It would seem that the Sony Ericsson K850i is bound to utilize the solutions the company already has in this portfolio, but again, Sony Ericsson makes a sudden twist and modifies the design. The shutter, that many have fallen for is no more - instead, the lens is hidden under the glass, which is somewhat recessed relative to the rear face. Under this glass sits the shutter, which can be released only by launching the camera mode. Apparently, this has done nothing good to the design, and on the face of it, there is no reasonable explanation for that. But after questioning more than a couple of Sony Ericsson managers in different regions, we have managed to figure out what’s the catch here. There is a handful of motives, one of which is an attempt to design the handset to look very reminiscent of today’s digital cameras, that is, they have armed the K850i with a dedicated camera on/off key as well as a mode switch - these two are housed on the right-hand side. While shooting, this spine will be on top.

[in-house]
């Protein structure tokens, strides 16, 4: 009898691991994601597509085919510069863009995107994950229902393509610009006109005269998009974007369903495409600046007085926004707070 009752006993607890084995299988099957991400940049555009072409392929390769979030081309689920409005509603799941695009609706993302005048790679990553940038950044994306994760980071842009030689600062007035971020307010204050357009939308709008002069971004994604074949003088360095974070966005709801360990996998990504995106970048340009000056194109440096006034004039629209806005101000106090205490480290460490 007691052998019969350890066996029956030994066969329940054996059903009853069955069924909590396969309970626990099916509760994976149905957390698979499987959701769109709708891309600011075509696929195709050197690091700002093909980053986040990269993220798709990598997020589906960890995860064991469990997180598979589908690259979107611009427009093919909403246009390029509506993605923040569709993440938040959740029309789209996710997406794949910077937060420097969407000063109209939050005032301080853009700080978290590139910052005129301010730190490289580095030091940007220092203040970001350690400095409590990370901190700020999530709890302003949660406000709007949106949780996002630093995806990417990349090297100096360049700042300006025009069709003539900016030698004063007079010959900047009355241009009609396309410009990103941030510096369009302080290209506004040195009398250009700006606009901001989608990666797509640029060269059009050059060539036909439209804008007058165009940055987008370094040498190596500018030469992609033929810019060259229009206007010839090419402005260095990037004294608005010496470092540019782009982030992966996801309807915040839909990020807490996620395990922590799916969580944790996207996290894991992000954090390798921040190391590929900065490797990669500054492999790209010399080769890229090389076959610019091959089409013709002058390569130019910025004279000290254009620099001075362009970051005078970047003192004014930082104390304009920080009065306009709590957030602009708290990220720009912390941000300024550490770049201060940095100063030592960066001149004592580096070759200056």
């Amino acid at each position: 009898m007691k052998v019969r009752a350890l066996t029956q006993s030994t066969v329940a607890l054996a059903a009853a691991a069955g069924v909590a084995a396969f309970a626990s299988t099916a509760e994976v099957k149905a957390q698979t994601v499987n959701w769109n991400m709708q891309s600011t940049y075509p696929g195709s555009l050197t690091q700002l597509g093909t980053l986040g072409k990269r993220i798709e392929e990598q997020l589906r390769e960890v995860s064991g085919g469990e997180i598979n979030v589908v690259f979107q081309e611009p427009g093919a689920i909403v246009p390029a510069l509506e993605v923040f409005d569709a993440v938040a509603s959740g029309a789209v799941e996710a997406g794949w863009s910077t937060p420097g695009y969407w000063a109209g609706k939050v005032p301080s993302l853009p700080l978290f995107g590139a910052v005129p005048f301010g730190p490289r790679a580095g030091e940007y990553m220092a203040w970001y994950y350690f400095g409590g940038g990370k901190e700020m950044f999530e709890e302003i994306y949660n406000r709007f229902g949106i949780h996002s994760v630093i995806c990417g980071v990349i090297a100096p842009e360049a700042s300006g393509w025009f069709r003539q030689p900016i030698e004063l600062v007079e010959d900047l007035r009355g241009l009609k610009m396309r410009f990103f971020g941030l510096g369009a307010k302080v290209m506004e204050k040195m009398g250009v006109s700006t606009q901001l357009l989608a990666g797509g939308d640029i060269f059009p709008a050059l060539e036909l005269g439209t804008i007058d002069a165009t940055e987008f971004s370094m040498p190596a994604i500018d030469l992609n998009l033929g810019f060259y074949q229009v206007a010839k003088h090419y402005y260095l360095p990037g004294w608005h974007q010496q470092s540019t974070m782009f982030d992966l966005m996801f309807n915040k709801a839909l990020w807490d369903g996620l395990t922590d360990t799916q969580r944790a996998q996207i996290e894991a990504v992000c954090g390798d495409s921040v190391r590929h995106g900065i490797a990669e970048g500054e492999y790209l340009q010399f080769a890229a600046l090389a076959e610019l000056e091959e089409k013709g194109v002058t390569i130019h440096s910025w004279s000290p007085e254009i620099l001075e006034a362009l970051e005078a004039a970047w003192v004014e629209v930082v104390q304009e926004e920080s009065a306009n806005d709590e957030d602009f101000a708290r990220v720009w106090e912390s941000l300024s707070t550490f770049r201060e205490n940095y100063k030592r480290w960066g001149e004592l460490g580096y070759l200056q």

A shutter here would have made the mode selection key look out of place or it should have been made passive, which isn’t particularly handy either. The other, by no means a top-priority reason, was trimming some millimeters from the girth. That’s where things get interesting within the Cyber-Shot range - all top solutions will adopt the controls found in the Sony Ericsson K850i. At the same time, most of the mass-market Cyber-Shot offerings in the upper price bracket will come included with shutters. And all solutions outside the Cyber-Shot line, for example the Sony Ericsson T650i, will have to make do without any kind of shutter. By the way a counterpart of the Sony Ericsson T650i comes with a shutter. All solutions in the bottom price-bracket will be without a shutter. In terms of differentiation through functionality, there is nothing really bad in this - pay more to gain more. However when it comes to user experience, it is not so clear. Let’s imagine a real-life situation: for example, your humble servant here is bent on photography, therefore he needs a quality camera in his mobile phone, since he either doesn't have a camera on him or he doesn't always feel like taking a few snaps every time he has a digital camera at hand. After having my quality time with the Sony Ericsson K800i, and even before it, the Sony Ericsson K750i in my experience of handling such solutions has shaped up in this way? slide the shutter down, aim and take a picture. And it is a rare occasion when you have to setup the camera, as everything is pretty much automatic - get the phone, snap, put it back. Now I get a new product with enhanced image quality and functionality - the Sony Ericsson K850i, but my previous experience is worth nothing here. I can’t operate the camera by feel alone, and have to look for the button on the device, since it is sunk into the casing. For some occasions it is utterly awkward. On the other hand, for a mass consumer it is another sign of a hi-tech device.